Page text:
Much less fiscal policy support will likely constrain domestic demand and higher-for-longer interest rates will make monetary policy even more restrictive.
The Eurozone economy has stagnated over the last three quarters, although growth in the second quarter was marginally positive due to strong idiosyncratic growth in one or two smaller countries. The countries that are more dependent on services, such as France and Spain fared better, compared to Germany and Italy, for instance, which rely more on manufacturing and exports. Nonetheless, soft data and leading indicators suggest the services sector is unlikely to remain resilient. Preliminary PMI data indicate demand weakness is spreading to services, although activity is stalling rather than contracting at this stage. Forward-looking employment indicators – wage offers for new jobs – also suggest some moderation in labour market strength. Employment, however, remains strong and this should support demand near term.
1. Reduced fiscal support will add to already weak domestic demand.
In 2022 and 2023, energy-related fiscal support measures amounted to about 2% of GDP (ECB estimates*) but, next year, we expect this support to be reduced and, together with the return of fiscal rules, should reduce aggregate fiscal support to an average of less than 1% across the Euro area (ECB estimates*).
Moreover, with the ECB not expected to reach its inflation target until sometime in 2025, monetary policy is likely to remain restrictive throughout most of 2024. Consumption has been supported by a strong labour market, but the recent buoyancy in nominal wage growth has not been sufficient to restore losses in real compensation since 2021. With wage growth expected to moderate, the stock of excess savings is reduced and, with credit conditions tightening, consumption will remain subdued and will not be a source of private demand growth.
In addition, investment is also expected to decline due to weakening demand, a higher cost of capital and tighter credit conditions. More EU support for the green transition and NGEU funds will provide some stimulus but it will not be material in the near term. External demand will exacerbate domestic weakness, due to slower global growth. Global trade will likely weaken further, to below 1.4% Q4/Q4 after a broadly flat 2022, recovering modestly to 2.6% Q4/Q4 next year, which is still below the long-term average of above 3.5% since the early 2000s. Headline inflation has declined due to favourable base effects but, with the recent uptick in oil prices, the slowdown should be more moderate for the rest of this year. Core inflation will remain sticky, especially as services inflation remains well above levels consistent with the central bank’s target. We expect the core inflation rate to remain close to current levels of around 4.5% in Q4.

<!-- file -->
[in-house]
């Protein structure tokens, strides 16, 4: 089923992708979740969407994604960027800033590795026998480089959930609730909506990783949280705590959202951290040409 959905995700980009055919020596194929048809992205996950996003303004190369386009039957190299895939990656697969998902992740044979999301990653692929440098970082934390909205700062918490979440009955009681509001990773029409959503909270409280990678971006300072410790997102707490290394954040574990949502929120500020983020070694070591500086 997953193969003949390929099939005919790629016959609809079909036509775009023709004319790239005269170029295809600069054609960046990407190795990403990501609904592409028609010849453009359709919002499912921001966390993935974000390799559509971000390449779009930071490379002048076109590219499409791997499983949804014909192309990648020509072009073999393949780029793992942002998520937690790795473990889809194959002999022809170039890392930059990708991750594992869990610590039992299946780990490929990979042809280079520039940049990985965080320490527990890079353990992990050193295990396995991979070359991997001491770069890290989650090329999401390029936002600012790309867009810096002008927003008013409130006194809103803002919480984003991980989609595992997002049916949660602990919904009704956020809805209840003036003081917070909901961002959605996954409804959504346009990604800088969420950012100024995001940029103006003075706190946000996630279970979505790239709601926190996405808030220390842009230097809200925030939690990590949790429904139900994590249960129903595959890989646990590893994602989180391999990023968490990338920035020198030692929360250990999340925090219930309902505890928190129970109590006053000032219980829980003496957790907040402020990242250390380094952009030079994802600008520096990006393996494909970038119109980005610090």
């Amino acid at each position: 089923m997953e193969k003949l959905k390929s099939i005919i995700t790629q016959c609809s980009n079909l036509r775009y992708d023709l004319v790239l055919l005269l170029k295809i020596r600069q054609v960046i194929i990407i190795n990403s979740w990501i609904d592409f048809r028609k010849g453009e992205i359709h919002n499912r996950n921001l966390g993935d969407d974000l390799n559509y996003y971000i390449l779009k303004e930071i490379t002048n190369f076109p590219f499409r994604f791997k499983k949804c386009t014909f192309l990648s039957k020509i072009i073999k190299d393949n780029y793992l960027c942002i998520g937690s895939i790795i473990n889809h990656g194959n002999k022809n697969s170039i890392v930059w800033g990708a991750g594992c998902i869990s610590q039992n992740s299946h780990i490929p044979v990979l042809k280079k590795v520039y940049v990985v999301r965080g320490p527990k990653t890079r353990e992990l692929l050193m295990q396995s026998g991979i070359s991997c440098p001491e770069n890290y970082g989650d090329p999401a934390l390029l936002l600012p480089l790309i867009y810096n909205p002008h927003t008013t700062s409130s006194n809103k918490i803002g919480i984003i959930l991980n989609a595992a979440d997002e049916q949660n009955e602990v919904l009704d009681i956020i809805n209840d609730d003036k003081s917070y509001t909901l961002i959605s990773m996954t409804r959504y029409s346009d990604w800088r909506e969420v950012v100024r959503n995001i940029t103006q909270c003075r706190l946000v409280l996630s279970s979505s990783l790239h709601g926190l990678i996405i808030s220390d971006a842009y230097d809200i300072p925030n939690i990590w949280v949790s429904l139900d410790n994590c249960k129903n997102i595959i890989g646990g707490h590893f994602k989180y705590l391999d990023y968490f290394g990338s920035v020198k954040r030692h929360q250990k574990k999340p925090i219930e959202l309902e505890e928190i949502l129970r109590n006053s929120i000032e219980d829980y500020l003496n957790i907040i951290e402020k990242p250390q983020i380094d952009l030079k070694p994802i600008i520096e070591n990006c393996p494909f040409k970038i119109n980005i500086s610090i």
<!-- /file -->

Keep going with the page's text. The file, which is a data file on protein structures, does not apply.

2. Growth divergence across the Eurozone will narrow as policy support wanes.
None of the factors that have supported demand this year will be as supportive next year.
The four largest countries have seen marked differences in domestic demand during this recovery, but with country-specific factors expected to be ironed out and policy tightening becoming more uniform, we expect these growth differences to narrow and progressively converge to subdued and below-par quarterly growth patterns, resulting in annual average growth rates below 1% in 2024, with downside risks more pronounced in some countries. At a country level, we expect Germany to show the weakest performance among the four main countries. Germany, and Europe in general, will have to recalibrate lower growth expectations in China (the second most important destination for German exports and a key supplier to the German manufacturing sector). But Germany has also to face the challenge of its energy dependency. Among the other main countries, Italy has benefited from government incentives for investment, a recovery in exports and resilience in consumption linked to its lowest unemployment rate in the last ten years. But a tighter policy environment and lower external demand, both from its important trading partners within the Eurozone and outside, will lead to a significant moderation in growth. France will also move to below-trend growth because of weaker external demand, but we expect inflation to remain under control and a recession in 2024 should likely be avoided. Spain has been the laggard among the four main Eurozone countries in catching up to its pre-pandemic levels; we expect a more buoyant quarterly growth profile for the rest of this year compared to its peers, but a more challenging environment next year due to tighter financing conditions and the withdrawal of energy price support measures.
The ECB is set to remain hawkish
We expect the ECB to remain on the hawkish side. The ECB is facing a dilemma: inflation versus growth. The question for the central bank is (1) whether inflation is still too high to risk a halt to tightening, or (2) whether the economy is already weak enough to curb price growth on its own. Indeed, the outlook in the Eurozone is deteriorating rapidly, with credit conditions tightening and high inflation continuing to weigh on demand. However, the job on inflation is not finished yet. Inflation has moved down from its peak but remains too high, even though the drivers of inflation are changing. External sources of inflation are easing, while domestic factors are now the main drivers of inflation in the Euro area. The ECB is closely monitoring the rise in wages and the strength of profit margins. The central bank has indicated that the rise in labour costs was the main reason for raising its inflation forecasts.